This article is a translation of the article that was originally posted on the Chinese version of mobiSights.
As we saw during the GMIC Roadshow, the Square model is becoming popular. According to the last publicly disclosed transaction data of Square, its average daily trading volume has exceeded $ 11 million USD. The spotlight on this company from both domestic and foreign media has, of course, lured Chinese Internet players to the model. Thus, iBOXpay, QFpay, and other similar products have been emerging.
Although these companies are favored by the press and investors, the lack of regulations for this kind of business (is it POS acquirer or Internet payment?) and the expected payment licensing issues have forced them into a predicament: they are ambitious to become more than a mere hardware or software providers, but they are unable to operate independently.
The first Square-like company that officially released its product was one that has had little media coverage – Yeahka. To our surprise, just a week ago, this company launched a New Year group purchase in the name of Tencent’s “TenPay card reader.” Tencent attendance will undoubtedly make the game a little more subtle, and people cannot help but wonder its strategies on the entire ecological chain. It seems that a war of mobile payment has quietly started.
Yeahka “TenPay card reader” share almost the same solution with Square: a reader plugged into the phone’s audio jack. It even has similar shortcomings – unencrypted and one-way communication. But compared to the Square counterpart, Yeahka reader is a little bit flimsy. Some even doubt whether it will break when swiping cards. The 9.8 yuan card reader has affiliating applications that support iOS as well as Android smart phones and tablets. Users plug the reader into the audio jack, put a bank or credit card in, and follow the instructions to complete the payment. For more details please refer to the official video:
As we all know, mobile payment has a long industrial chain (businesses, individual users, payment service providers, telecom operators, banks / China UnionPay and other financial institutions and intermediary service carriers) with relatively unique resources. In the face of enormous market opportunities, the key to success is convenient access to the bank. With this access, the following steps are: mobile payment APIs available to developers, the rapid accumulation of downloads and pre-loaded phones, and entrance into app markets.
Yeahka seems to be following these steps.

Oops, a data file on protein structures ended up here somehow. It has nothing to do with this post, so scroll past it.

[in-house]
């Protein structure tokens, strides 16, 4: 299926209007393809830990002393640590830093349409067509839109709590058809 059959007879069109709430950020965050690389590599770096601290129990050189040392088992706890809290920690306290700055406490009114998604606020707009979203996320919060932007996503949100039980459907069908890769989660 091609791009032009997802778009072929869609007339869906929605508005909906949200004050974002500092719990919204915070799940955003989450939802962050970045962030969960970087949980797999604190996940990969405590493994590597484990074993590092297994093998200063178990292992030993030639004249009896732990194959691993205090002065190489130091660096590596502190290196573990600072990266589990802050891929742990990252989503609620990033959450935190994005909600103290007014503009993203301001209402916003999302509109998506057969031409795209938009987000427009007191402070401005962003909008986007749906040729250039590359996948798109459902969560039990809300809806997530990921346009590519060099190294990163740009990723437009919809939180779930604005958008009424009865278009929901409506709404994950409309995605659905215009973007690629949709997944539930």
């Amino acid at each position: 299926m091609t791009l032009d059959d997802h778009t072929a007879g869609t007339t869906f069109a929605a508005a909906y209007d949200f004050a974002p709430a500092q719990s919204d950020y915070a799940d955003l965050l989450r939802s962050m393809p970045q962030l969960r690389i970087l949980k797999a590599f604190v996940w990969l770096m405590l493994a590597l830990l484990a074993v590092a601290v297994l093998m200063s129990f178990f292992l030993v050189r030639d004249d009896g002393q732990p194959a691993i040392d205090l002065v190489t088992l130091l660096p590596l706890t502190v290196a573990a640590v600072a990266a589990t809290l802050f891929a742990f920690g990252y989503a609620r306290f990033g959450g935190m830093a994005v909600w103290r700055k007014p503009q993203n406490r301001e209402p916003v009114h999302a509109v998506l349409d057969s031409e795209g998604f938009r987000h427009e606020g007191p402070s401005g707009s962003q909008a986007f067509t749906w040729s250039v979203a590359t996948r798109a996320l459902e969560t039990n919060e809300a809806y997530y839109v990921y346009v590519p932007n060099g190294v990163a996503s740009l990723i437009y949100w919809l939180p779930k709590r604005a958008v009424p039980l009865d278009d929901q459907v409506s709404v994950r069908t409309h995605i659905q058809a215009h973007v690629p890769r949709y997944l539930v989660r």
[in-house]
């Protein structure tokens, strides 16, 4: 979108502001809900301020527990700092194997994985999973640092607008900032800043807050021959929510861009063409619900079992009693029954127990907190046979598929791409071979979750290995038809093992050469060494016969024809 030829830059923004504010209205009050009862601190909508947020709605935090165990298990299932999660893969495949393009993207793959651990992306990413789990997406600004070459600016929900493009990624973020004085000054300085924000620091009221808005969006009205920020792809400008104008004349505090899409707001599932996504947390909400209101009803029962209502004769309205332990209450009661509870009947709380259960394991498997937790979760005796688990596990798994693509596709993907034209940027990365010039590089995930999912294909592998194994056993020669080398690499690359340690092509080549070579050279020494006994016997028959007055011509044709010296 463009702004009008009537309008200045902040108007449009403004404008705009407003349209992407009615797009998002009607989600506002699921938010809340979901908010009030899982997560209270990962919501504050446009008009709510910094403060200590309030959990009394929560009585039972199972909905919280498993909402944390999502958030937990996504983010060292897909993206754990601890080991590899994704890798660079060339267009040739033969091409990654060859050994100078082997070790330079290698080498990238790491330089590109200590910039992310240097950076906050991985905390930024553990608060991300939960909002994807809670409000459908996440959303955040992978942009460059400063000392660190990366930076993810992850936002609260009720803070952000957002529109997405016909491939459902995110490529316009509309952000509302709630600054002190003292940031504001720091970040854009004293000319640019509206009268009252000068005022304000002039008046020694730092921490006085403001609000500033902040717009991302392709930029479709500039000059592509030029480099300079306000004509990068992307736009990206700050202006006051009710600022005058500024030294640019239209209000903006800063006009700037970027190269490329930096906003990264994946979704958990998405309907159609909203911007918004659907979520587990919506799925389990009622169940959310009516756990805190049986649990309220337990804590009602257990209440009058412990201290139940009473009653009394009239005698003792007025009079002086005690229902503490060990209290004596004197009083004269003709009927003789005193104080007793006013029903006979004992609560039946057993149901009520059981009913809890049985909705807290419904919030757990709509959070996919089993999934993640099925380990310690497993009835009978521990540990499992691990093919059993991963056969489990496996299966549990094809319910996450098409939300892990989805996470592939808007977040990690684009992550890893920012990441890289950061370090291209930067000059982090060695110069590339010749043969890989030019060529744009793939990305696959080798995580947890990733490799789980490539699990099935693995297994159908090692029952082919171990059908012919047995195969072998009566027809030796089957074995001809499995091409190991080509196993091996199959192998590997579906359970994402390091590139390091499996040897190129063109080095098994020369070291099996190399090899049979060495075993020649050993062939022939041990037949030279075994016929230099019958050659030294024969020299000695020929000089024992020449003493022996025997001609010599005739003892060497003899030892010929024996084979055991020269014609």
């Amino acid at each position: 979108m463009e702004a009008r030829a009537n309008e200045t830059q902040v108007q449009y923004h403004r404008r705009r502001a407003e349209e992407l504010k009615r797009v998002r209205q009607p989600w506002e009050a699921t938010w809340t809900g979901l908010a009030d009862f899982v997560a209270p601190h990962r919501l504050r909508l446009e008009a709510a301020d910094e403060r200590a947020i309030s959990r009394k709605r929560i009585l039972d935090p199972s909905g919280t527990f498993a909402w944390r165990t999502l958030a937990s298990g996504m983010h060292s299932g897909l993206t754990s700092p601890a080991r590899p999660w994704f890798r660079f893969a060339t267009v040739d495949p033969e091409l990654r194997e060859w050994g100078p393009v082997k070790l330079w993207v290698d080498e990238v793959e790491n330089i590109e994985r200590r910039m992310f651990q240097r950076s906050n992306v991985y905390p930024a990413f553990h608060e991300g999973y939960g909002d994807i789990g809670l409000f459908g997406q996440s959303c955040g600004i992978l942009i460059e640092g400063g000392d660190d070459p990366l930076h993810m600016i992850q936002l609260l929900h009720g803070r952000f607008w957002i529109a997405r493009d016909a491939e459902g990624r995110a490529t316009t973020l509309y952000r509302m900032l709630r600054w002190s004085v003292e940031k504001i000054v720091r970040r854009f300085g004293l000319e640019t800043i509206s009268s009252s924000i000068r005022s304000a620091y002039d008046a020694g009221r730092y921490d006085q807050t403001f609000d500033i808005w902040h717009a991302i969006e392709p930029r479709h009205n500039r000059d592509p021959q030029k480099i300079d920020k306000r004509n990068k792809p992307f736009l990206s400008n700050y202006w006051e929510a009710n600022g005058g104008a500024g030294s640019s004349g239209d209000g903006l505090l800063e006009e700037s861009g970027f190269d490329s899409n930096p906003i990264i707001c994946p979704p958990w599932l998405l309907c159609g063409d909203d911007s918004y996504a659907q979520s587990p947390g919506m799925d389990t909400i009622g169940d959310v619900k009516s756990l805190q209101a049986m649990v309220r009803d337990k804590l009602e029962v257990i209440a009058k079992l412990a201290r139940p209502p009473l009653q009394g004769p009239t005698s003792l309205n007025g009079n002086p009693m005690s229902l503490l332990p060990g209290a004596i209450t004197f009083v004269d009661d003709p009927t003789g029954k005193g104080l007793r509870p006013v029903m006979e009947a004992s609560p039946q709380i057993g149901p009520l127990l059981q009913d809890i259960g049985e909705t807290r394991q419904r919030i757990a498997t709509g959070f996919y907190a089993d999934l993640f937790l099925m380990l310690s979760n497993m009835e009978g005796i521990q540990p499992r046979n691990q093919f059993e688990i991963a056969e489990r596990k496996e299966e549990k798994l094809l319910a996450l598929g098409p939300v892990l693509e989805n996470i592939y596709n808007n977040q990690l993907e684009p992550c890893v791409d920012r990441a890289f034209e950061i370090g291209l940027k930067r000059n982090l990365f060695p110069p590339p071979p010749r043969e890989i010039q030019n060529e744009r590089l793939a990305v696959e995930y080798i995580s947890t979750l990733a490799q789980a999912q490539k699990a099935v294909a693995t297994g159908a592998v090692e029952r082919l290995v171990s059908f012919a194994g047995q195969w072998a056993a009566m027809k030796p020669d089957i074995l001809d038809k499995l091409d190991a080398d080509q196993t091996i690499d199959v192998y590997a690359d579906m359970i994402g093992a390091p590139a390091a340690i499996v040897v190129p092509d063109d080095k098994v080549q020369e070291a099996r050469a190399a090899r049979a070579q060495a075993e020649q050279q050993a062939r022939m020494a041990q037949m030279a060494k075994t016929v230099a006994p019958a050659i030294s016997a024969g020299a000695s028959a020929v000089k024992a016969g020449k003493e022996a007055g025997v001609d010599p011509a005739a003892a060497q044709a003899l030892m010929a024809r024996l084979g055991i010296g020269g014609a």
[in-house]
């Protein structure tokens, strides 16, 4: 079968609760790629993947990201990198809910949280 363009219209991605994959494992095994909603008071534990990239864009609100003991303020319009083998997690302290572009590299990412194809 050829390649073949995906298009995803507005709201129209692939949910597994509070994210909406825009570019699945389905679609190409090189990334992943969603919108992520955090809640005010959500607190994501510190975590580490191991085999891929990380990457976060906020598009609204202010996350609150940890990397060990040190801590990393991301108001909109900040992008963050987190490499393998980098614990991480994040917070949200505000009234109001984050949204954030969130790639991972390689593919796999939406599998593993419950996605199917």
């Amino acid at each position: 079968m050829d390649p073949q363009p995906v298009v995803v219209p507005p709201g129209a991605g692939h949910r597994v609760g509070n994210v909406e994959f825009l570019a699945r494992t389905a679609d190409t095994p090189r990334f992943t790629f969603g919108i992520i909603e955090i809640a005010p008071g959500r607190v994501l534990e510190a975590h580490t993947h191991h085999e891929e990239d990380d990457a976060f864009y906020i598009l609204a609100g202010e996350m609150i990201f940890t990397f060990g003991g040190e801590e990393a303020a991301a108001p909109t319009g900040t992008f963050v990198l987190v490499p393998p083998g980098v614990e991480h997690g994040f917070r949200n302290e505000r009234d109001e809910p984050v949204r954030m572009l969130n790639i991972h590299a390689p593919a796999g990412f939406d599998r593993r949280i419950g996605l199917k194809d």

It currently supports five banks and one online payment platform, namely Industrial and Commercial Bank, Construction Bank, China Merchants Bank, China CITIC Bank, and TenPay. The cooperation with TenPay sure deserves more attention. Via Yeahka’s solution, users can pay phone bills, TenPay and game fees, as well as TenPay orders.
However, this is far from enough since most e-commerce platforms are based on China UnionPay or Alipay. From the user perspective, this only option is bound to hinder the customers from using Yeahka devices when they are used to CUP or Alipay. After all, the convenience a mobile payment device should have will be greatly reduced if it is not available on popular shopping platforms such as Taobao.
Although people have doubts about this, Yeahka seemed quite resolute. Perhaps, hidden behind this exclusive cooperation is the support and long-term strategic considerations from Tencent, as well as enormous possibilities generated from the integration of this emerging mobile payment method and various Tencent platforms. Tencent has far-reaching plans for the mobile Internet market, and this “last mile” payment is definitely of decisive significance. From the Yeahka perspective, since most transaction volume of Alipay is from Taobao, TenPay could certainly compete in the third-party payment market.
With more than 700 million Internet users and more extensive product lines, Tencent may be a wiser choice.
After this article was posted, many followers who know more about the background have replied and offered further information:
Yeahka is more than related to Tencent – it is backed by a team of former TenPay employees. So it makes sense for Yeahka to cooperate with TenPay instead of Alipay.
Bank cards are upgrading from magnetic stripe to IC and other non-contact technologies.
Cooperation with Tencent is an attempt to help alleviate some of the risk that potential governmental regulations pose to Yeahka. This attempt, if successful, will be an encouragement for start-up companies to do the same in the future.